I woke this morning to what seemed like a delicious morning-after-Christmas gift for privacy advocates. Mark Zuckerberg’s sister had found that her privacy settings didn’t quite work out as she might have hoped.
When Randi Zuckerberg posted a picture on her personal Facebook page that got uploaded to Twitter by Callie Schweitzer, she tweeted:
Schweitzer replied that she was a subscriber and saw it at the top of her updates – and thought it was public:
And that’s when things really got pretty funny (to me, anyway), because Zuckerberg replied that Schweitzer was probably (only?) able to see it because Schweitzer is friends with Randi’s sister, who had been tagged in the picture:
So there you have it: even a Zuckerberg may find their private family pictures shared more widely than they might like due to Facebook’s practices and privacy controls.
Randi Zuckerberg accepted Schweitzer’s apology among much needling from observers about Facebook’s controls, but used the opportunity to make a point about digital etiquette:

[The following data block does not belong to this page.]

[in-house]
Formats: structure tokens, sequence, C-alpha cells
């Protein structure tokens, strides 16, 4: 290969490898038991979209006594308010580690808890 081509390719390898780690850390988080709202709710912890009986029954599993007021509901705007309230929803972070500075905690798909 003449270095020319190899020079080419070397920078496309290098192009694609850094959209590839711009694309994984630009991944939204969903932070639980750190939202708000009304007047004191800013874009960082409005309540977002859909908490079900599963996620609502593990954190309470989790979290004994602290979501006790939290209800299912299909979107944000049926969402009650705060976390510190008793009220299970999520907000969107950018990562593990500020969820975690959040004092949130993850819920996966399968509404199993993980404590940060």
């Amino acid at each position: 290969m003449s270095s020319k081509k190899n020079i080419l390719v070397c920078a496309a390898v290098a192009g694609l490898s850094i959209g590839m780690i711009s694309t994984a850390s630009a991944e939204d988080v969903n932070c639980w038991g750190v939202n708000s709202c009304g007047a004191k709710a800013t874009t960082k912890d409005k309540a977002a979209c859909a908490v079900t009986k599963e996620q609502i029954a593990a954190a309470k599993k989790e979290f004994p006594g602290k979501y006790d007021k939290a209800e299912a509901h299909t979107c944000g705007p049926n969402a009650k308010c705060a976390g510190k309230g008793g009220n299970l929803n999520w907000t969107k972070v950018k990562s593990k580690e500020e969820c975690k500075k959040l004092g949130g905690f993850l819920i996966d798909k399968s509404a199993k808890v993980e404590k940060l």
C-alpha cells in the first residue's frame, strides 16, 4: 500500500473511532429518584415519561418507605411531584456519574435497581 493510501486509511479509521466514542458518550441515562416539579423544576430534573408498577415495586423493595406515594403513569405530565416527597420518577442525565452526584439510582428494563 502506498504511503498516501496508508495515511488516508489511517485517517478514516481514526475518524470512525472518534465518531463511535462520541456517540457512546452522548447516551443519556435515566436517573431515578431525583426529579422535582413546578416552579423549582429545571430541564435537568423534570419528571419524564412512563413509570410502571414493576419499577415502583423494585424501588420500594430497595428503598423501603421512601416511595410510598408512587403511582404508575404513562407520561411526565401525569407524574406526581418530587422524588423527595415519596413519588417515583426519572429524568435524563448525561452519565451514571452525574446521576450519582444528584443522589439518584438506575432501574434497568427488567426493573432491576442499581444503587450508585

Well, she’s right about the etiquette, but relying on etiquette is a poor second cousin to relying on adequate privacy controls. There are too many ways on Facebook for what you think is private to wind up exposed more broadly. Even those who should presumably understand the controls may get tripped up by its “features.” In this case, it was a benign family picture, but last night’s situation reminds me yet again why I am not on Facebook.
As to Randi, she should just blame that guy in the corner.
Thanks to Venkat Balasabrumani for pointing me to this one!